I don’t see the Let’s Encrypt client trying to directly use its own RNG of any kind in place of the operating system’s RNG. However, if we think there are reasons why the OS RNG might be inadequately seeded, we might be able to try to find ways to seed it ourselves.
Getting entropy from a server can be better than the alternatives in some models.
On the bright side, the user has to type a little bit in order to run the Let’s Encrypt client, select options, and optionally enter a recovery e-mail address; hopefully the OS is getting something from the variable packet timings there, even on a freshly-installed and freshly-rebooted system.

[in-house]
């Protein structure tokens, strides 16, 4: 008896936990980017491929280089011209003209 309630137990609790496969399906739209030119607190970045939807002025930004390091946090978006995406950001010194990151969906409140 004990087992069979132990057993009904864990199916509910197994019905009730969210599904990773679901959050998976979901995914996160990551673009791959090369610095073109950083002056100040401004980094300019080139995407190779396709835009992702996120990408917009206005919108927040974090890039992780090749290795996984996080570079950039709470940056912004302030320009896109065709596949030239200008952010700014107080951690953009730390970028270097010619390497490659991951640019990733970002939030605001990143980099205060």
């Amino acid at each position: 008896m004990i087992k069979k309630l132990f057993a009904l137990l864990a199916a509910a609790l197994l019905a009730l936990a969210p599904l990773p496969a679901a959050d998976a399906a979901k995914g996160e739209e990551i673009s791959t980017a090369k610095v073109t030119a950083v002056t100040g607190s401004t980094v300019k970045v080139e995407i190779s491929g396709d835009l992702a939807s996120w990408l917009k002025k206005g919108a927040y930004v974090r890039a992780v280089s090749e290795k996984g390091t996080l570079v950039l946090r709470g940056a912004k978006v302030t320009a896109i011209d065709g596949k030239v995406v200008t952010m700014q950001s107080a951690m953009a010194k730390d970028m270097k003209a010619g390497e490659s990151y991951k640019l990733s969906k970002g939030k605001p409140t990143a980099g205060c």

We could also ask some of the hosting providers (or server OS developers) what they’re doing to try to ensure fresh instances are decently seeded, since it’s something that’s best dealt with overall at that level. The PGP experience may have misled people a bit this way: PGP was originally designed to run on systems like DOS that had no OS CSPRNG whatsoever, so your only possible CSPRNG was one that shipped inside the application. Most modern operating systems do have a supposedly decent CSPRNG that applications can simply use without doing their own entropy collection step, yet GPG and KeepassX and maybe some other applications don’t seem to trust it, maybe to their own detriment. The big risk as I understand it is not so much that an individual application would fail to collect entropy as that a key generation step could happen very early in the lifecycle of an OS boot, or on a machine that has unusually few sources of physically unpredictable events.